History Of The Pager & Paging Technology
Sometimes referred to as a beeper, a pager is a personal communication device that is used to receive short messages. These messages are usually a phone number to call back or a numerical code that means something to the receiver. The devices are generally small rectangular boxes that can be attached to a belt or left in a purse.
Birth Of Pagers
The first paging system was used in 1921. The Detroit Police Department used the system for communication between officers. The first telephone pager was invented by Al Gross in 1949 and was used in Jewish Hospital in New York City for doctors to communicate when they needed each other. The FCC approved pagers for use by the public in 1958, but it was awhile before they caught on with the masses.
In 1959, Motorola released their first pagers to the mass market. The pager worked by sending a radio message to a small receiver that the owner carried around with them. However, it was not very successful. A successful consumer pager was not released until 1974 when Motorola released the Pageboy. The Pageboy did not have a display and could not store messages, but was portable and allowed receivers to know when a message had actually been sent.
Development of Pagers
By 1980, 3.2 million people used pagers. At the time, pagers had a very limited range and were generally only used in hospitals or other situations where two people were on the same site and might need to page each other if they weren’t nearby. By 1990, there were 22 million pagers among the public population. They worked in a wider range and were suddenly becoming very popular. In 1994, more than 61 million people worldwide used a pager. Everyone from business professionals to middle school students were using pagers until cell phones became the norm.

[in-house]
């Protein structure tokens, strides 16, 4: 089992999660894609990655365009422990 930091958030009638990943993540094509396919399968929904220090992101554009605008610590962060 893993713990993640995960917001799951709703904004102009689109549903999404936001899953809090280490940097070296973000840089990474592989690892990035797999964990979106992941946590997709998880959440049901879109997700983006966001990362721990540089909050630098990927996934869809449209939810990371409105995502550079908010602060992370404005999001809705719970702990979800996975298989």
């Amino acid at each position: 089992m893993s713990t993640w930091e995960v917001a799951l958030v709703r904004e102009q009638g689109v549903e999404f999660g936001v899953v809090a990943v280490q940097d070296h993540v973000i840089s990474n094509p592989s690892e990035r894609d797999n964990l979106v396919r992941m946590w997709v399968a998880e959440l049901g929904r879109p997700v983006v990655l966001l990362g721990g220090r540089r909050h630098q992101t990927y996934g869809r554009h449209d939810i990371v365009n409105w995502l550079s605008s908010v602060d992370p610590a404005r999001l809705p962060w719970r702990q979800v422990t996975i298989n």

Today, very few companies still manufacture pagers. Their use has come full circle, mainly used now in hospitals or in other locations where cell phone service is either unavailable or prohibited. Pagers are also popular in restaurants where hosts and hostesses give them to patrons to alert them when their table or food is ready, allowing them to wander around instead of being tethered to the restaurant while they wait. Even so, it is not secret that pagers are a declining market. The market only made 2.1 billion in 2008, a loss of 4.1 billion over the course of five years. However it’s still worth noting there reliability during network demanding times, for instance the games this summer where network coverage suffered in high volume areas. Having a paging network in place has small running costs and can be invaluable for business continuity plans.
Bill Weston reports on business continuity and incident management packages, specialising in simple paging and sms services, for more information please visit http://www.pageone.co.uk/.